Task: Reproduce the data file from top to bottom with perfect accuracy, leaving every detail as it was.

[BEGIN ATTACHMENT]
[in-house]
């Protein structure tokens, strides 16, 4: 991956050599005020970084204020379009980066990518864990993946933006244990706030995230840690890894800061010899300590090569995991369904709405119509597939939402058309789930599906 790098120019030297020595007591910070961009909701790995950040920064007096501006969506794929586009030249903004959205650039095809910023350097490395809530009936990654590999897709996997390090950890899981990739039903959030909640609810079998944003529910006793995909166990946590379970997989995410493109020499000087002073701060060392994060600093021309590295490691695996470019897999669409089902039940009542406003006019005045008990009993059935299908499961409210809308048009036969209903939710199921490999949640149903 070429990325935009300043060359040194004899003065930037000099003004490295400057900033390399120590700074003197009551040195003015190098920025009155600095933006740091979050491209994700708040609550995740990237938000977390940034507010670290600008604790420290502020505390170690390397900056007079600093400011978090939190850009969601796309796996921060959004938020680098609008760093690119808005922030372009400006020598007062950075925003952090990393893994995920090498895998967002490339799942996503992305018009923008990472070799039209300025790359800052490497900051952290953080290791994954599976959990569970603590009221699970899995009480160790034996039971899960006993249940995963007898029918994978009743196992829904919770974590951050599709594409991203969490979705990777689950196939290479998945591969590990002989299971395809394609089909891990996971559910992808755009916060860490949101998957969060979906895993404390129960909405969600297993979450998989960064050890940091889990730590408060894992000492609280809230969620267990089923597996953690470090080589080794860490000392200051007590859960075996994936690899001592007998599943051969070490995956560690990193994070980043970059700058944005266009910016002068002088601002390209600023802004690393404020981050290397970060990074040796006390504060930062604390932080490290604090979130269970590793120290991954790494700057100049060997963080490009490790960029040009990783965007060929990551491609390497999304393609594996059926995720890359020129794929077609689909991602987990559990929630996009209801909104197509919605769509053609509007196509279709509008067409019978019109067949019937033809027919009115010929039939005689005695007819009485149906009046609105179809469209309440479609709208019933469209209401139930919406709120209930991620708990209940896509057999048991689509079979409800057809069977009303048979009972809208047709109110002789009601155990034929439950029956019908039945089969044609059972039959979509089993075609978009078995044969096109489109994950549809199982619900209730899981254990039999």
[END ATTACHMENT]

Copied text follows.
[in-house]
């Protein structure tokens, strides 16, 4: 991956050599005020970084204020379009980066990518864990993946933006244990706030995230840690890894800061010899300590090569995991369904709405119509597939939402058309789930599906 790098120019030297020595007591910070961009909701790995950040920064007096501006969506794929586009030249903004959205650039095809910023350097490395809530009936990654590999897709996997390090950890899981990739039903959030909640609810079998944003529910006793995909166990946590379970997989995410493109020499000087002073701060060392994060600093021309590295490691695996470019897999669409089902039940009542406003006019005045008990009993059935299908499961409210809308048009036969209903939710199921490999949640149903 070429990325935009300043060359040194004899003065930037000099003004490295400057900033390399120590700074003197009551040195003015190098920025009155600095933006740091979050491209994700708040609550995740990237938000977390940034507010670290600008604790420290502020505390170690390397900056007079600093400011978090939190850009969601796309796996921060959004938020680098609008760093690119808005922030372009400006020598007062950075925003952090990393893994995920090498895998967002490339799942996503992305018009923008990472070799039209300025790359800052490497900051952290953080290791994954599976959990569970603590009221699970899995009480160790034996039971899960006993249940995963007898029918994978009743196992829904919770974590951050599709594409991203969490979705990777689950196939290479998945591969590990002989299971395809394609089909891990996971559910992808755009916060860490949101998957969060979906895993404390129960909405969600297993979450998989960064050890940091889990730590408060894992000492609280809230969620267990089923597996953690470090080589080794860490000392200051007590859960075996994936690899001592007998599943051969070490995956560690990193994070980043970059700058944005266009910016002068002088601002390209600023802004690393404020981050290397970060990074040796006390504060930062604390932080490290604090979130269970590793120290991954790494700057100049060997963080490009490790960029040009990783965007060929990551491609390497999304393609594996059926995720890359020129794929077609689909991602987990559990929630996009209801909104197509919605769509053609509007196509279709509008067409019978019109067949019937033809027919009115010929039939005689005695007819009485149906009046609105179809469209309440479609709208019933469209209401139930919406709120209930991620708990209940896509057999048991689509079979409800057809069977009303048979009972809208047709109110002789009601155990034929439950029956019908039945089969044609059972039959979509089993075609978009078995044969096109489109994950549809199982619900209730899981254990039999």